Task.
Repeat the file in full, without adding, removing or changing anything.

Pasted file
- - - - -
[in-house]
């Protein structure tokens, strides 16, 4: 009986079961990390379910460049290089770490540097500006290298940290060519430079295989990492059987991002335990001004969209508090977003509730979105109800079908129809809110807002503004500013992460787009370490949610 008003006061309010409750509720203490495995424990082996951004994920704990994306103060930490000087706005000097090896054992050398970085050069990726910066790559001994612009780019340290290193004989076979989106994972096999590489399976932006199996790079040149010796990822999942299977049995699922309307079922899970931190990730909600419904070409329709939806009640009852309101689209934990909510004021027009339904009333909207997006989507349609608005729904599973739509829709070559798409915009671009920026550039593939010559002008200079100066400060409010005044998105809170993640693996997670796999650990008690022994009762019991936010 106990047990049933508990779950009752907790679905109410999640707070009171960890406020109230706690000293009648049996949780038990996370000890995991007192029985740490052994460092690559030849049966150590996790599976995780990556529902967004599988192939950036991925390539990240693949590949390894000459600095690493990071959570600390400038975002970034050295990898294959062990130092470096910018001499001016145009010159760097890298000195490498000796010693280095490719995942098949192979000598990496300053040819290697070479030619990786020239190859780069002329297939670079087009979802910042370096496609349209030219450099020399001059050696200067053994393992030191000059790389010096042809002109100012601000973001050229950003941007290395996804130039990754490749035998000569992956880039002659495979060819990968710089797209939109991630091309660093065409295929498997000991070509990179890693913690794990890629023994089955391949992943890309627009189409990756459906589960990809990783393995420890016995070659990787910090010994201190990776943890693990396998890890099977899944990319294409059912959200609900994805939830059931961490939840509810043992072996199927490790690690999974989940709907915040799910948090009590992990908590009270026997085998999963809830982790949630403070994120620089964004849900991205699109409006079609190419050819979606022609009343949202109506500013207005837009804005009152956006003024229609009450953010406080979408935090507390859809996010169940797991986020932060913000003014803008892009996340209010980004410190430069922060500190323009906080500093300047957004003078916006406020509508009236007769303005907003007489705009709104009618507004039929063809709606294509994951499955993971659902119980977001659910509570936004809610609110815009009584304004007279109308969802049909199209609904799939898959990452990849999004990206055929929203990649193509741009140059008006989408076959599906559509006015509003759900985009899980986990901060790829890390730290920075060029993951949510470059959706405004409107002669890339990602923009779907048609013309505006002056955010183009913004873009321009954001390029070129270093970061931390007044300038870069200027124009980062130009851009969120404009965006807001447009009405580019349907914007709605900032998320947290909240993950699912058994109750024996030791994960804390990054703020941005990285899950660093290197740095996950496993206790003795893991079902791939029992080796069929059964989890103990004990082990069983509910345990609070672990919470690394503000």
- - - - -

[in-house]
């Protein structure tokens, strides 16, 4: 009986079961990390379910460049290089770490540097500006290298940290060519430079295989990492059987991002335990001004969209508090977003509730979105109800079908129809809110807002503004500013992460787009370490949610 008003006061309010409750509720203490495995424990082996951004994920704990994306103060930490000087706005000097090896054992050398970085050069990726910066790559001994612009780019340290290193004989076979989106994972096999590489399976932006199996790079040149010796990822999942299977049995699922309307079922899970931190990730909600419904070409329709939806009640009852309101689209934990909510004021027009339904009333909207997006989507349609608005729904599973739509829709070559798409915009671009920026550039593939010559002008200079100066400060409010005044998105809170993640693996997670796999650990008690022994009762019991936010 106990047990049933508990779950009752907790679905109410999640707070009171960890406020109230706690000293009648049996949780038990996370000890995991007192029985740490052994460092690559030849049966150590996790599976995780990556529902967004599988192939950036991925390539990240693949590949390894000459600095690493990071959570600390400038975002970034050295990898294959062990130092470096910018001499001016145009010159760097890298000195490498000796010693280095490719995942098949192979000598990496300053040819290697070479030619990786020239190859780069002329297939670079087009979802910042370096496609349209030219450099020399001059050696200067053994393992030191000059790389010096042809002109100012601000973001050229950003941007290395996804130039990754490749035998000569992956880039002659495979060819990968710089797209939109991630091309660093065409295929498997000991070509990179890693913690794990890629023994089955391949992943890309627009189409990756459906589960990809990783393995420890016995070659990787910090010994201190990776943890693990396998890890099977899944990319294409059912959200609900994805939830059931961490939840509810043992072996199927490790690690999974989940709907915040799910948090009590992990908590009270026997085998999963809830982790949630403070994120620089964004849900991205699109409006079609190419050819979606022609009343949202109506500013207005837009804005009152956006003024229609009450953010406080979408935090507390859809996010169940797991986020932060913000003014803008892009996340209010980004410190430069922060500190323009906080500093300047957004003078916006406020509508009236007769303005907003007489705009709104009618507004039929063809709606294509994951499955993971659902119980977001659910509570936004809610609110815009009584304004007279109308969802049909199209609904799939898959990452990849999004990206055929929203990649193509741009140059008006989408076959599906559509006015509003759900985009899980986990901060790829890390730290920075060029993951949510470059959706405004409107002669890339990602923009779907048609013309505006002056955010183009913004873009321009954001390029070129270093970061931390007044300038870069200027124009980062130009851009969120404009965006807001447009009405580019349907914007709605900032998320947290909240993950699912058994109750024996030791994960804390990054703020941005990285899950660093290197740095996950496993206790003795893991079902791939029992080796069929059964989890103990004990082990069983509910345990609070672990919470690394503000």